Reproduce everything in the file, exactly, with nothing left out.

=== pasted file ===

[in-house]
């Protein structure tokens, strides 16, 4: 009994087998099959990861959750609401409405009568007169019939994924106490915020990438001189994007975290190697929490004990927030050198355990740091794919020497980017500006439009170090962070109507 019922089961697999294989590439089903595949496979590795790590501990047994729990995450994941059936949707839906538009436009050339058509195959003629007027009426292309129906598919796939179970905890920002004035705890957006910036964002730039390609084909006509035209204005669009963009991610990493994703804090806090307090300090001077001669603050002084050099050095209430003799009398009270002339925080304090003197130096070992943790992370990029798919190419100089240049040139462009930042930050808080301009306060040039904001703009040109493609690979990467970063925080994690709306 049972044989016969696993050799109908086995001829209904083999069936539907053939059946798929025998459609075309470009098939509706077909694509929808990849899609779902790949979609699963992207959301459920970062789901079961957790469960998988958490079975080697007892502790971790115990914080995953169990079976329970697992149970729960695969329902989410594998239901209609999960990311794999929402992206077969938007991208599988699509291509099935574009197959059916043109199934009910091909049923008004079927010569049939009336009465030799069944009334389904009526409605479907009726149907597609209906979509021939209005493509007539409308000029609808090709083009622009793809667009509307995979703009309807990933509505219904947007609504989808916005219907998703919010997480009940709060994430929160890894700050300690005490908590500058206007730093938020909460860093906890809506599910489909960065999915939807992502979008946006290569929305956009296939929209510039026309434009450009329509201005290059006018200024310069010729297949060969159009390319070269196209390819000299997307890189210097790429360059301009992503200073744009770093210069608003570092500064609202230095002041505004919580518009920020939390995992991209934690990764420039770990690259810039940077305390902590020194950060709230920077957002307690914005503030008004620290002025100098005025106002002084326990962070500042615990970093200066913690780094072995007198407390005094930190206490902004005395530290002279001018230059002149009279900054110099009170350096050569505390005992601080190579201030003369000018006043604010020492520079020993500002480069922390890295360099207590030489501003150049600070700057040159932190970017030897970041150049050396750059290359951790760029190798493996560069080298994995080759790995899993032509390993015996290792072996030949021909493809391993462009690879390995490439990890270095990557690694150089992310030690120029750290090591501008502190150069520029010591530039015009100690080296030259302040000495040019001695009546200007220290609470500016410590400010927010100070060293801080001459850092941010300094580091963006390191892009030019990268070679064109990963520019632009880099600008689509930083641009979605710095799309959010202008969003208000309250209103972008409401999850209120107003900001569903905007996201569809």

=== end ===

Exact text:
[in-house]
């Protein structure tokens, strides 16, 4: 009994087998099959990861959750609401409405009568007169019939994924106490915020990438001189994007975290190697929490004990927030050198355990740091794919020497980017500006439009170090962070109507 019922089961697999294989590439089903595949496979590795790590501990047994729990995450994941059936949707839906538009436009050339058509195959003629007027009426292309129906598919796939179970905890920002004035705890957006910036964002730039390609084909006509035209204005669009963009991610990493994703804090806090307090300090001077001669603050002084050099050095209430003799009398009270002339925080304090003197130096070992943790992370990029798919190419100089240049040139462009930042930050808080301009306060040039904001703009040109493609690979990467970063925080994690709306 049972044989016969696993050799109908086995001829209904083999069936539907053939059946798929025998459609075309470009098939509706077909694509929808990849899609779902790949979609699963992207959301459920970062789901079961957790469960998988958490079975080697007892502790971790115990914080995953169990079976329970697992149970729960695969329902989410594998239901209609999960990311794999929402992206077969938007991208599988699509291509099935574009197959059916043109199934009910091909049923008004079927010569049939009336009465030799069944009334389904009526409605479907009726149907597609209906979509021939209005493509007539409308000029609808090709083009622009793809667009509307995979703009309807990933509505219904947007609504989808916005219907998703919010997480009940709060994430929160890894700050300690005490908590500058206007730093938020909460860093906890809506599910489909960065999915939807992502979008946006290569929305956009296939929209510039026309434009450009329509201005290059006018200024310069010729297949060969159009390319070269196209390819000299997307890189210097790429360059301009992503200073744009770093210069608003570092500064609202230095002041505004919580518009920020939390995992991209934690990764420039770990690259810039940077305390902590020194950060709230920077957002307690914005503030008004620290002025100098005025106002002084326990962070500042615990970093200066913690780094072995007198407390005094930190206490902004005395530290002279001018230059002149009279900054110099009170350096050569505390005992601080190579201030003369000018006043604010020492520079020993500002480069922390890295360099207590030489501003150049600070700057040159932190970017030897970041150049050396750059290359951790760029190798493996560069080298994995080759790995899993032509390993015996290792072996030949021909493809391993462009690879390995490439990890270095990557690694150089992310030690120029750290090591501008502190150069520029010591530039015009100690080296030259302040000495040019001695009546200007220290609470500016410590400010927010100070060293801080001459850092941010300094580091963006390191892009030019990268070679064109990963520019632009880099600008689509930083641009979605710095799309959010202008969003208000309250209103972008409401999850209120107003900001569903905007996201569809």